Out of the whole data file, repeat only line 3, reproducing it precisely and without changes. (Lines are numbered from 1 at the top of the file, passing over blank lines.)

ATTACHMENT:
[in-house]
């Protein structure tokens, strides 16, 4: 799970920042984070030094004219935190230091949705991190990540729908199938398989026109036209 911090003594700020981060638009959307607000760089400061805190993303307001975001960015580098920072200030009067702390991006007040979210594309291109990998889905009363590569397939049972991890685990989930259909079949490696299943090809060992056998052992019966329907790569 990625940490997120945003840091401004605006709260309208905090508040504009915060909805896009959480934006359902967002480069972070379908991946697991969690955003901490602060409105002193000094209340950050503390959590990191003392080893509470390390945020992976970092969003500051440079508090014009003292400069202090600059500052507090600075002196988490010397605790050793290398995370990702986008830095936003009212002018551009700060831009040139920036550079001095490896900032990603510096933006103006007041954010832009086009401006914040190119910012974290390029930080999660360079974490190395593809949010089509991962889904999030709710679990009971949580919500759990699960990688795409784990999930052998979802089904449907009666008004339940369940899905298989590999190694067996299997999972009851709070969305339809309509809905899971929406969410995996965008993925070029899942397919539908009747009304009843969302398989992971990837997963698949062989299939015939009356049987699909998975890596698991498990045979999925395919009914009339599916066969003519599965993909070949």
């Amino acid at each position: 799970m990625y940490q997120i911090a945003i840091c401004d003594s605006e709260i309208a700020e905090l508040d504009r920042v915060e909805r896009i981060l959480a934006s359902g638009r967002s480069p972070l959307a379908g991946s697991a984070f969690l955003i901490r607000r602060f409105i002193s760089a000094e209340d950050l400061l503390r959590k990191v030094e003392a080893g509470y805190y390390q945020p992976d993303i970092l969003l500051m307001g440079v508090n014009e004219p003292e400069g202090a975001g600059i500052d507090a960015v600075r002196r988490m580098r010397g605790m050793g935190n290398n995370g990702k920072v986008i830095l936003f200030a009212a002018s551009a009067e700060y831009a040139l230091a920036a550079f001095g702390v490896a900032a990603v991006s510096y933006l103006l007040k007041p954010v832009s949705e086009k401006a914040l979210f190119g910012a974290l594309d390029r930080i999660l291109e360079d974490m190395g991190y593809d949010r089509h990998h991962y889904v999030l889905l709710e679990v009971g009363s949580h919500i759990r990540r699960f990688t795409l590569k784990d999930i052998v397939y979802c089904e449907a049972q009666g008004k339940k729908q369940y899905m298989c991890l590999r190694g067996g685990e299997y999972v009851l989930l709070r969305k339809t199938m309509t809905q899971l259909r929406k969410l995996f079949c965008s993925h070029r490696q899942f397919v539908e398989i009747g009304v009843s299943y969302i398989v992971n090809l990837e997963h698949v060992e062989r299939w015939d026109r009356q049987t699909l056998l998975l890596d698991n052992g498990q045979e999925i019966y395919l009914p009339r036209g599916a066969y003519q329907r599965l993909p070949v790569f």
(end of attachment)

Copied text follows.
């Amino acid at each position: 799970m990625y940490q997120i911090a945003i840091c401004d003594s605006e709260i309208a700020e905090l508040d504009r920042v915060e909805r896009i981060l959480a934006s359902g638009r967002s480069p972070l959307a379908g991946s697991a984070f969690l955003i901490r607000r602060f409105i002193s760089a000094e209340d950050l400061l503390r959590k990191v030094e003392a080893g509470y805190y390390q945020p992976d993303i970092l969003l500051m307001g440079v508090n014009e004219p003292e400069g202090a975001g600059i500052d507090a960015v600075r002196r988490m580098r010397g605790m050793g935190n290398n995370g990702k920072v986008i830095l936003f200030a009212a002018s551009a009067e700060y831009a040139l230091a920036a550079f001095g702390v490896a900032a990603v991006s510096y933006l103006l007040k007041p954010v832009s949705e086009k401006a914040l979210f190119g910012a974290l594309d390029r930080i999660l291109e360079d974490m190395g991190y593809d949010r089509h990998h991962y889904v999030l889905l709710e679990v009971g009363s949580h919500i759990r990540r699960f990688t795409l590569k784990d999930i052998v397939y979802c089904e449907a049972q009666g008004k339940k729908q369940y899905m298989c991890l590999r190694g067996g685990e299997y999972v009851l989930l709070r969305k339809t199938m309509t809905q899971l259909r929406k969410l995996f079949c965008s993925h070029r490696q899942f397919v539908e398989i009747g009304v009843s299943y969302i398989v992971n090809l990837e997963h698949v060992e062989r299939w015939d026109r009356q049987t699909l056998l998975l890596d698991n052992g498990q045979e999925i019966y395919l009914p009339r036209g599916a066969y003519q329907r599965l993909p070949v790569f």